Why You Should Visit
Columbus Prairie consists of high-quality blackland prairie, savanna and woodland, and it harbors several rare species of plants and animals. Beautiful wildflower displays can be seen from spring to fall.
More than 150 prairie and woodland plant species and 152 bird species have been identified at Columbus Prairie, as well as 68 varieties of butterfly. Look for compass plants, blazing stars, monarch butterflies and northern bobwhite quail.
Why the Conservancy Selected This Site
Blackland prairies and woodlands are unique habitats. Originally, there were approximately 12 million acres of blackland prairie in the United States. Today, less than 5,000 high-quality acres remain.
An assessment of the blackland region of southwest Arkansas completed in 2002 revealed six major sites with a concentration of native blackland prairie and woodland remnants. The largest, and therefore highest conservation priority, was the Columbus-Saratoga Site in Hemptead and Howard counties. The Nature Conservancy selected Columbus Prairie for acquisition because of this high-priority status. Columbus Prairie is also important due to its close proximity to the Arkansas Game and Fish Commission's 4,885-acre Rick Evans Grandview Prairie Wildlife Management Area, the largest known area of blackland ecosystem in conservation ownership.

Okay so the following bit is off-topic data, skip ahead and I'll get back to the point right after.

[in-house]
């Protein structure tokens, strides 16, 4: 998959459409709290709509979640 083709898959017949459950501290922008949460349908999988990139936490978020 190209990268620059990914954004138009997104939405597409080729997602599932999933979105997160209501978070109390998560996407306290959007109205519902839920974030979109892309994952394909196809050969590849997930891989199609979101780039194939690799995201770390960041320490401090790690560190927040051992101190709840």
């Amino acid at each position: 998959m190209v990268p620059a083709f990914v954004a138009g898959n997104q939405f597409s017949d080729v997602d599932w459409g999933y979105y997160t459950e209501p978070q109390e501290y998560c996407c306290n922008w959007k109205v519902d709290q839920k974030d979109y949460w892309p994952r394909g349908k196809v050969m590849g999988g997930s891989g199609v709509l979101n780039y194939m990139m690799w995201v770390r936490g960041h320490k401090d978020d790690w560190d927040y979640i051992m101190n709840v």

What the Conservancy Has Done/Is Doing
Columbus Preserve is managed as a nature preserve for the rare animals and plants that live there. Management activities include prescribed burns, removal of invasive cedars and continued inventory for additional rare blackland species.
Of particular interest is the eared false foxglove (Agalinis auriculata), one of Arkansas' rarest plants. In 1998, one eared false foxglove plant was recorded from Columbus Prairie. More than 50 individuals were recorded there after a fall prescribed burn.